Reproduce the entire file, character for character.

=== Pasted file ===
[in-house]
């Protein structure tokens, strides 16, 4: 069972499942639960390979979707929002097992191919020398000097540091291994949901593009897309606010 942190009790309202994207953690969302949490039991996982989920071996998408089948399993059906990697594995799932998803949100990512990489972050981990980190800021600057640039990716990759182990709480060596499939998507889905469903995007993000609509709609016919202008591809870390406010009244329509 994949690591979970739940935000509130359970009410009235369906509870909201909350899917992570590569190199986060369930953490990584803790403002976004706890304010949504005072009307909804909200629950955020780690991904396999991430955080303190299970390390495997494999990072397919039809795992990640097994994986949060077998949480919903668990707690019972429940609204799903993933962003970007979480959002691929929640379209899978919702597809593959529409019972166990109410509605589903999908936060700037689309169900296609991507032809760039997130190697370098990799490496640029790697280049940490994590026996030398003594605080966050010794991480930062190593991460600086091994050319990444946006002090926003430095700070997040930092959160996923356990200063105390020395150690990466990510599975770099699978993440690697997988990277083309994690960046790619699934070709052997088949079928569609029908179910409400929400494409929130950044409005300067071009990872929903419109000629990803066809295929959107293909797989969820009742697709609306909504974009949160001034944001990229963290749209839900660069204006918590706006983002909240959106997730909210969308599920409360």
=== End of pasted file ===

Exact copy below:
[in-house]
């Protein structure tokens, strides 16, 4: 069972499942639960390979979707929002097992191919020398000097540091291994949901593009897309606010 942190009790309202994207953690969302949490039991996982989920071996998408089948399993059906990697594995799932998803949100990512990489972050981990980190800021600057640039990716990759182990709480060596499939998507889905469903995007993000609509709609016919202008591809870390406010009244329509 994949690591979970739940935000509130359970009410009235369906509870909201909350899917992570590569190199986060369930953490990584803790403002976004706890304010949504005072009307909804909200629950955020780690991904396999991430955080303190299970390390495997494999990072397919039809795992990640097994994986949060077998949480919903668990707690019972429940609204799903993933962003970007979480959002691929929640379209899978919702597809593959529409019972166990109410509605589903999908936060700037689309169900296609991507032809760039997130190697370098990799490496640029790697280049940490994590026996030398003594605080966050010794991480930062190593991460600086091994050319990444946006002090926003430095700070997040930092959160996923356990200063105390020395150690990466990510599975770099699978993440690697997988990277083309994690960046790619699934070709052997088949079928569609029908179910409400929400494409929130950044409005300067071009990872929903419109000629990803066809295929959107293909797989969820009742697709609306909504974009949160001034944001990229963290749209839900660069204006918590706006983002909240959106997730909210969308599920409360």